The Box

The old woman heard footsteps approaching her doorway. Soft and gentle, but loud enough to wake her. She lay quietly in the dark waiting for the knock, and after it came she listened as her visitor scurried off into the night. She slowly moved the heavy deer-hide covers aside (it seemed as if everything she did was slow now) and sat up, reaching for the oil lamp on the table by her bed. She found it, and soon there was enough light in the small stone dwelling that she could see.

She wrapped herself in a leather robe that she had dyed red and decorated with blue leather stitching. Since it was still cold she pulled the hood over her head before adding some sticks to the embers in her stove. Finally, she lit a small lantern, made her way to the door, and opened it. The small box was waiting in front of the door, as always. And as always, there was no one in sight.

The woman leaned over, again slowly, and lifted the box. As she moved it she heard scurrying and scratching noises coming from inside. They seemed louder than usual. Oh, she thinks as she carries the box inside, this one must be from someone terrible.

She set the box on the table and examined it carefully. Yes, she can see now that this one is special. Many of the boxes left at her door are simple; plain in fact. Others are carved, painted, or decorated in many ways. Over the years, she has learned that she can tell something about the person that she is about to cleanse by how much effort they put into decorating the box. Most folk had simple boxes, but the more evil they were the more they tried to make the box special. And this box was the most special she had ever seen: it was intricately carved, made with gold hinges, and inlaid with colorful stones. The woman sighed as she prepared to open the box. She was not looking forward to consuming this person’s evil deeds.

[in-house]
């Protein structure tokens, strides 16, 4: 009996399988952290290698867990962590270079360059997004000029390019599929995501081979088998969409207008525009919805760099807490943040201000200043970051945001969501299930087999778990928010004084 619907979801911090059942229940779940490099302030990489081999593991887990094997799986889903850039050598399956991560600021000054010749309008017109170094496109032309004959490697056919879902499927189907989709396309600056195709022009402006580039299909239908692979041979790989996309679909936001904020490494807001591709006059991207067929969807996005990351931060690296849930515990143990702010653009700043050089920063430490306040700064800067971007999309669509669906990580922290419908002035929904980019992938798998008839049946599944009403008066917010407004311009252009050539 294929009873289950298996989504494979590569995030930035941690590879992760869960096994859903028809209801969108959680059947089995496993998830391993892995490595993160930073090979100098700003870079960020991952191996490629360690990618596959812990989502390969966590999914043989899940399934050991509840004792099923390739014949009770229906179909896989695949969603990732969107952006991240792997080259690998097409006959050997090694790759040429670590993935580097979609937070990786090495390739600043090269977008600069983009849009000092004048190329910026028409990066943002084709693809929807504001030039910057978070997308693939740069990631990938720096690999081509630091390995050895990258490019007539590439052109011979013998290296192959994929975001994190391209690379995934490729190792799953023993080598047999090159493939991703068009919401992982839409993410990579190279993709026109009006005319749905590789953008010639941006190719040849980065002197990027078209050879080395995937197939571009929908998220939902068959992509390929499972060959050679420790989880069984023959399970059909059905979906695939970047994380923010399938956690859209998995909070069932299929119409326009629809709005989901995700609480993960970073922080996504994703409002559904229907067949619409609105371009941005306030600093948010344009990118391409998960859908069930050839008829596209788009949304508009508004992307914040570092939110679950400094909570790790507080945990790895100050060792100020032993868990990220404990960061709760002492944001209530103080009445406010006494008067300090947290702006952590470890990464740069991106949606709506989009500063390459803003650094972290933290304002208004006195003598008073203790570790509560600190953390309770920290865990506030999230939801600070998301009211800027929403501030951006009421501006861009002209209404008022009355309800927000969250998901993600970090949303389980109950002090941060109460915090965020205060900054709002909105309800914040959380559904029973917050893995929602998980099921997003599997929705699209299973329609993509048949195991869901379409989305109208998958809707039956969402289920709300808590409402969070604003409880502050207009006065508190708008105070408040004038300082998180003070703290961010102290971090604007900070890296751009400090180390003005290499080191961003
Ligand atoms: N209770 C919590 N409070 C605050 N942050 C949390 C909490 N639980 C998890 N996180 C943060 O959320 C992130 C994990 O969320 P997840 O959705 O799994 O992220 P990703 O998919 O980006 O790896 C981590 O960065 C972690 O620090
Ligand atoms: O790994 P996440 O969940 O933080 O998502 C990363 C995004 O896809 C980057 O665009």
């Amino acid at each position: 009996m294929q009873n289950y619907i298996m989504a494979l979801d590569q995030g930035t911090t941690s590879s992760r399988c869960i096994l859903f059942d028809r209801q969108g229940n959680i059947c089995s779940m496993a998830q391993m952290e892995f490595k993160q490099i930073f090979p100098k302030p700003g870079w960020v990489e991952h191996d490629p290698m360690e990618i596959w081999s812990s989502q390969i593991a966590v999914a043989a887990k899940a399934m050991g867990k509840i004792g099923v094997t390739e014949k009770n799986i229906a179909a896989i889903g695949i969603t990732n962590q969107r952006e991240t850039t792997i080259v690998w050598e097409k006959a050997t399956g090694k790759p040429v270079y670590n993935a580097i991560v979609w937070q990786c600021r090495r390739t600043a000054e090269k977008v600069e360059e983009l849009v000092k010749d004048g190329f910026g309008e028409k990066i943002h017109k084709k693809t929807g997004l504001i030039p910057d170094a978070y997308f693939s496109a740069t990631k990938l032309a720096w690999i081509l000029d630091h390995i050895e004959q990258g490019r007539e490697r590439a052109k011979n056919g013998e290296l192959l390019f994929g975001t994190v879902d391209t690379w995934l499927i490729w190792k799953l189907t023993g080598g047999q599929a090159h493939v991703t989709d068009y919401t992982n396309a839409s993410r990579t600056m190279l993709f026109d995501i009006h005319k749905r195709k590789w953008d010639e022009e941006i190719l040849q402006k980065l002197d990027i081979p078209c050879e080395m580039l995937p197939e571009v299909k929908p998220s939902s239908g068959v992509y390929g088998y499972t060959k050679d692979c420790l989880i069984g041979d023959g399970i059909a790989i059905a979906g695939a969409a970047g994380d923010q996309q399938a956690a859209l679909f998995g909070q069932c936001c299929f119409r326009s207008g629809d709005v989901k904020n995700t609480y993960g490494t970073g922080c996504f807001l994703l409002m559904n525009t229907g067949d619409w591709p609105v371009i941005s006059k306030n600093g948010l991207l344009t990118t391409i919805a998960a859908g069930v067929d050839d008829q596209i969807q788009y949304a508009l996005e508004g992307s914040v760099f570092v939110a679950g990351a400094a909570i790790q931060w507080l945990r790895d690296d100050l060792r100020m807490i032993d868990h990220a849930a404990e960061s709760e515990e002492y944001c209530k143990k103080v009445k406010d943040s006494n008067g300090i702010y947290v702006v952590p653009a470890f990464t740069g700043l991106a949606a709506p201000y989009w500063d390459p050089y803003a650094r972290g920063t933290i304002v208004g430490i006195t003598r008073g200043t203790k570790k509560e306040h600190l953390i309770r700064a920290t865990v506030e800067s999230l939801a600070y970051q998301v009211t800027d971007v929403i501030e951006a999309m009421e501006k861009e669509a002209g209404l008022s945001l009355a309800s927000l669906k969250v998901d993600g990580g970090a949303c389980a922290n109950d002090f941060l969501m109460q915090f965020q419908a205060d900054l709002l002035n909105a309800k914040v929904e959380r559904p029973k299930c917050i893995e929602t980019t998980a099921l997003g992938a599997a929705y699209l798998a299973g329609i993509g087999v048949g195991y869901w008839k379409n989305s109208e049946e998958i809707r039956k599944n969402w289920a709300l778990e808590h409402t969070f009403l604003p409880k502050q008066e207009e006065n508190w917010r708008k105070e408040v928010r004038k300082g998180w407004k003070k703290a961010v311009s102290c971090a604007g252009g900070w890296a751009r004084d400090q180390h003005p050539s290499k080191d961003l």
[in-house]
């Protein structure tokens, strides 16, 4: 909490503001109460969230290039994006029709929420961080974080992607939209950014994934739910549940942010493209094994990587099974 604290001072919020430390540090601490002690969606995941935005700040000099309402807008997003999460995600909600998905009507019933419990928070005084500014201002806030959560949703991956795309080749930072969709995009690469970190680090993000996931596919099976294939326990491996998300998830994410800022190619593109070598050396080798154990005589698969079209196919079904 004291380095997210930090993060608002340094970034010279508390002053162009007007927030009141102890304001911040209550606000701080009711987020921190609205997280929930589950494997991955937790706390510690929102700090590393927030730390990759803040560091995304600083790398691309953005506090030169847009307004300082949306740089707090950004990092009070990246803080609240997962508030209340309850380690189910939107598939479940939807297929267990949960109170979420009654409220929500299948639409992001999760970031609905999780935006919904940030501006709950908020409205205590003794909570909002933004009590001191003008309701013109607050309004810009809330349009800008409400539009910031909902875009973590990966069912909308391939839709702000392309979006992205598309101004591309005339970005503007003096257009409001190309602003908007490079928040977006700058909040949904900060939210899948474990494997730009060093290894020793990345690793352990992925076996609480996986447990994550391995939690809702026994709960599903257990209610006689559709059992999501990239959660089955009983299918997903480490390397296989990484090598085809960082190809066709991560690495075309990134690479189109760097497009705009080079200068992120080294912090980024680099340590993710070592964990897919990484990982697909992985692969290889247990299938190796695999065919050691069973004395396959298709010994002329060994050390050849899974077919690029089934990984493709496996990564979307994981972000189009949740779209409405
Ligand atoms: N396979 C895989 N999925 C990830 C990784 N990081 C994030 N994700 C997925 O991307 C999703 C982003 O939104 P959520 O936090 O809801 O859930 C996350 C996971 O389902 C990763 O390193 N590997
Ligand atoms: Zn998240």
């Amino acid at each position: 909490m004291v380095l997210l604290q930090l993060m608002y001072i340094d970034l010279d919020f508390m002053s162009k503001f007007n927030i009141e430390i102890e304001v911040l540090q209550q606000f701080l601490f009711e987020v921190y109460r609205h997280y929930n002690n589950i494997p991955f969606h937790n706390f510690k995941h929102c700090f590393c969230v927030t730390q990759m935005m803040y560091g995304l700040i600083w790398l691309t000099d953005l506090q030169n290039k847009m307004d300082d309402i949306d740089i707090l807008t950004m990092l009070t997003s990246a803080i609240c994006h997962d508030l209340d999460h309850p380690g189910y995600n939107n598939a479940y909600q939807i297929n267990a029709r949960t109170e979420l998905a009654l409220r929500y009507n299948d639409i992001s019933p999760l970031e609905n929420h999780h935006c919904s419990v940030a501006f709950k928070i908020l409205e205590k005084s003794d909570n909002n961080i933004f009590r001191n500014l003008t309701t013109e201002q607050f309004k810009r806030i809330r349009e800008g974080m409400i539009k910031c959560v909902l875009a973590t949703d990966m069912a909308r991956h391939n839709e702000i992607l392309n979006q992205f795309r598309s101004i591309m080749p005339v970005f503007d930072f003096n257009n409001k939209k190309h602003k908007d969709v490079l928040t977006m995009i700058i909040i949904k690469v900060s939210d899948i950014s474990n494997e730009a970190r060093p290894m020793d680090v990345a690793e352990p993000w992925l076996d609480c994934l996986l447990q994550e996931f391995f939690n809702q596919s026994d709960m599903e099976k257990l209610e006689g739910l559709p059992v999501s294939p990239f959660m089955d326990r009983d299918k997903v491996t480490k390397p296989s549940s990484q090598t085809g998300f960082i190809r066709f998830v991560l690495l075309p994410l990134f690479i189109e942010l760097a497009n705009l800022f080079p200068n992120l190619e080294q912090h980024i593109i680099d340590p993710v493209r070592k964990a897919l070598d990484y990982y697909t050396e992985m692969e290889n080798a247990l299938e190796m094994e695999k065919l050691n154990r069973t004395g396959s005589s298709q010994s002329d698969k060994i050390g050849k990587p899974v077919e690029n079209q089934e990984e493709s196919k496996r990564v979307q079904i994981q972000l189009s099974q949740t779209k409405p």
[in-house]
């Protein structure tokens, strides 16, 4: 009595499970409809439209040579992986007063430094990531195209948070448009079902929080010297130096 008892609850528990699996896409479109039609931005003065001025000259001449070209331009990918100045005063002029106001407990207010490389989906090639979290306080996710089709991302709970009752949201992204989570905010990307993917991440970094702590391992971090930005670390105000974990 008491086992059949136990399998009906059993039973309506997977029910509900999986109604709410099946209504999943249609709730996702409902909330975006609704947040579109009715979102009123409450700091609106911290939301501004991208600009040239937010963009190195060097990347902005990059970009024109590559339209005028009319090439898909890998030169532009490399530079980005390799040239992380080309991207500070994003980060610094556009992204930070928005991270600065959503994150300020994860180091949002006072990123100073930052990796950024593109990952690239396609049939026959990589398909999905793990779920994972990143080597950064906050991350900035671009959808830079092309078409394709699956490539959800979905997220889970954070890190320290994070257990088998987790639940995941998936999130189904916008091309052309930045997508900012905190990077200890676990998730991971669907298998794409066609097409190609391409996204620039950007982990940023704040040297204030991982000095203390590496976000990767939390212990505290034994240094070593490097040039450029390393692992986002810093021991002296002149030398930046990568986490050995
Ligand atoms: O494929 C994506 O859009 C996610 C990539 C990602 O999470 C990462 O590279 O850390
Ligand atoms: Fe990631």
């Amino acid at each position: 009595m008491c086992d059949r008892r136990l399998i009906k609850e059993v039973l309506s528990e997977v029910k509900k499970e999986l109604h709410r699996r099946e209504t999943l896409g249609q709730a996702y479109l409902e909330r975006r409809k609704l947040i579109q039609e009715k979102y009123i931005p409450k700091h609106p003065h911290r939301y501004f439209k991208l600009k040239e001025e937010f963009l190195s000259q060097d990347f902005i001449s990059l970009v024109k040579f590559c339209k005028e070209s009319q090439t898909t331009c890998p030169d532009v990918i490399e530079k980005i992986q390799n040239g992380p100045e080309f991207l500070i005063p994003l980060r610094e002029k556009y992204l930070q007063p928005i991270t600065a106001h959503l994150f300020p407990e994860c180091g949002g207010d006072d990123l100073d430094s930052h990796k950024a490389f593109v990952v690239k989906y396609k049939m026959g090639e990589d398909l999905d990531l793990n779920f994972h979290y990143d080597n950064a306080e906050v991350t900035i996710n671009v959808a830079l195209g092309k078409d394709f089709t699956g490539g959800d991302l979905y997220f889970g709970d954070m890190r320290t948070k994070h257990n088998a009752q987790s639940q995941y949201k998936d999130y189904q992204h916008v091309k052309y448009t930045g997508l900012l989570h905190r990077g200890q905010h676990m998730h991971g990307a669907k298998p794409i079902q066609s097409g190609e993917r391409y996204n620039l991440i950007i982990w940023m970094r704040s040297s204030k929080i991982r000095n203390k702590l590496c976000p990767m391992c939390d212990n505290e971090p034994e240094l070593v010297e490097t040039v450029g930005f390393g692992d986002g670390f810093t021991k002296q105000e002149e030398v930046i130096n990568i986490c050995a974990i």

The scurrying and scratching stopped as soon as the woman opened the lid. The small lizard stood frozen in place and looked past the woman toward the open room. Just as it decided to leap from the box, the woman’s hand swooped in and snatched it up with practiced speed. She held it close to her face while it moved its head left to right looking for another way of escape. She did not like to let the lizards suffer any longer than they already had. She did not know how the mystics were able to transfer the sins of the dying villager into the lizard – that was their job. Hers was to consume the life of the lizard, and with it the dying person’s sins so that they would not be punished by the gods who tended the dead.

As quickly as she had snatched it from the box, the old woman bit the head off the lizard and swallowed it whole. Then, as she sucked the cool blood from the small reptile, she could feel the sins flow into her own soul. Yes, she thought as she set the drained carcass back into the box, these were the sins of a very bad person. But now their way is clear.

As she felt the fresh sins blend with those of countless others, the woman took the three gold pieces from the box, closed the lid, and set it in the stove to burn. It would keep the cabin warm as she settled back into bed and slept the sleep of the dead.

The prompt that inspired this piece of flash fiction can be found here.


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